On Sunday, June 6, the Branson Imax Entertainment Complex welcomed more than 200 attendees as they paid tribute to The Ghost Army as a part of the inaugural Missouri Ghost Army Recognition Day. 

The Ghost Army was a highly secretive World War II Army division, which used inflatable tanks, sound effects, radio trickery, impersonation and more to fool and divert enemies away from advancing troops. 

As part of the recognition day, the Branson Imax played Director Rick Beyer’s “The Ghost Army” documentary on the giant screen, had a small exhibit on display and held a short reception afterward inside McFarlain’s Family Restaurant.

Ahead of the documentary showing, attendees had the opportunity to hear from a handful of guest speakers, including Ghost Army Legacy Project Board Member Carolyn Spence Cagle.

“We are delighted to see so many of you participating in this first Ghost Army Recognition Day. This is the first event, because Gov. Parson last July signed legislation and that means this year is the first opportunity of scheduling an event in Branson, as well as in Jefferson City; where there is an exhibit at the capital museum in the Veterans Gallery,” said Spence Cagle. “Also, Roy (Eichhorn) just this week did an event at Fort Leonard Wood, so three events the first year we’ve got is pretty good for a planning group of about four people.”     

Also in attendance was Branson Mayor Larry Milton who offered a few words before the film started.

“I’m really honored to be here today. When I first heard about The Ghost Army, quite honestly, I was blown away,” said Milton. “I often ask myself the question, ‘Would the results have been different if we didn’t have that Ghost Army?’ It’s fitting that Gov. Parson designated today June 6 as The Ghost Army Recognition Day. The film we’re going to see today I think has all the earmarkings of a Hollywood movie. Inflated tanks, deception, radio communications; and again with their impact on the war, the creativity of our military and those that served in The Ghost Army is to be commended. I think like many of you I was shocked that it was kept quiet for this long. I’m not sure what the reason was, but they’ve sure deserved to be honored for 40 years now.”

Before Gov. Parson signed The Ghost Army Recognition Day into law, the legislation was proposed by Former Missouri District 051 Representative Dean Dohrman, who shared the story of how the recognition day came to be.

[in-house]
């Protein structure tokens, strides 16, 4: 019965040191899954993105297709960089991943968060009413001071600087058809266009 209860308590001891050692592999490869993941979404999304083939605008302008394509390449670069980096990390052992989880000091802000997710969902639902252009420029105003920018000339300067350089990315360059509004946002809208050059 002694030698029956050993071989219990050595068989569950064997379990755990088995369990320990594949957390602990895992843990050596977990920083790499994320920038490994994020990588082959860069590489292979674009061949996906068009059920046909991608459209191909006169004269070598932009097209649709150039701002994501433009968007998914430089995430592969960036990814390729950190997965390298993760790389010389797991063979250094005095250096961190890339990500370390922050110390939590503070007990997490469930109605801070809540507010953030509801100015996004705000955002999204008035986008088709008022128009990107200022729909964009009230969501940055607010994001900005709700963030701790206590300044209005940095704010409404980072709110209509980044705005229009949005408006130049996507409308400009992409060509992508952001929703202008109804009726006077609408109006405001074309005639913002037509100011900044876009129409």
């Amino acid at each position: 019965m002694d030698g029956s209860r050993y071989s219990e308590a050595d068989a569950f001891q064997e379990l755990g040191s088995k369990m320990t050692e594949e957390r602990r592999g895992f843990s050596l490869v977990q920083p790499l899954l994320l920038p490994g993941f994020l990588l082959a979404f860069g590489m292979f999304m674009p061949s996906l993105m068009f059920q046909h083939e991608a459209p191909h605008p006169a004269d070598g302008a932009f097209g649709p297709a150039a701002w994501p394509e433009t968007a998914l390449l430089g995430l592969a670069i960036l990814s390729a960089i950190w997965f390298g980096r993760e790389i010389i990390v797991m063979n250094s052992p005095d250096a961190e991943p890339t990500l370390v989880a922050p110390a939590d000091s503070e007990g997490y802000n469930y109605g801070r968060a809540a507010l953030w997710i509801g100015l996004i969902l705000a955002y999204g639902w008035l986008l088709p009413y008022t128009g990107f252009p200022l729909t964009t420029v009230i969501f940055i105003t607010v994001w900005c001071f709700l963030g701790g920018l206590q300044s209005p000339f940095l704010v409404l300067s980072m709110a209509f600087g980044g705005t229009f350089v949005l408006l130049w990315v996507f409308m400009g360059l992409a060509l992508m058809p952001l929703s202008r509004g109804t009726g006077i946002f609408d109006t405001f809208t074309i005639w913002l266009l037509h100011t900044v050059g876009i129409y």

“When I met Rick (Beyer) I was at a conference and I knew we had to do this. About 30% of The Ghost Army went through Camp Crowder (in Missouri), so we are the patriotic heartland of the country and we need to be on the map saying we want the Congressional Gold Medal for The Ghost Army,” said Dohrman. “I came up for my last session last year and I said, ‘What am I going to do? I’m out of time.’ Then I had a flash of insight. Why don’t we have a commemorative day. We do this all the time. We name highways and we … call that the commemorative omnibus bill. I put it on as an amendment and got it through. Everybody in the House was great and a lot of Senate cooperation. I want to thank everyone who voted for it and the governor for signing it.”

Also present at the documentary screening was Lisa Saylor, the director of constituent services from the office of Congressman Billy Long. Saylor brought with her a letter from Long, who was unable to be there, to read to those in attendance.  

“The story of The Ghost Army is certainly unique and I’m pleased to see that they are beginning to earn recognition for their important contributions. Using trickery, deception and multiple other uses of spy-craft, The Ghost Army likely saved the lives of thousands of allied troops and their story is one that needs to be widely known and applauded,” Saylor said as she read from the letter. “I was proud to be the co-sponsor of House Resolution 707: The Ghost Army Congressional Gold Medal Act that will officially recognize The Ghost Army with the Congressional Gold Medal and I’m urging my colleagues in the U.S. Senate to do the same and to help get this done.” 

For a handful of years now, The Ghost Army Legacy Project members have been working to have legislation passed in congress that would award The Ghost Army with the Congressional Gold Medal. On May 18, the U.S. House of Representatives passed the Congressional Gold Medal Act for The Ghost Army. A companion bill, 1404, was just recently introduced in the Senate. 

“Email and call, whatever you can do to communicate to Senator Blunt and Senator Hawley about the need of them to serve as co-sponsors,” said Spence Cagle. “We need to have 67 senators sign-on as co-sponsors in order for that particular bill to enter the Senate for discussion and hopefully for approval.”    

To learn more about The Ghost Army and the efforts of The Ghost Army Legacy Project, visit ghostarmylegacyproject.org.   

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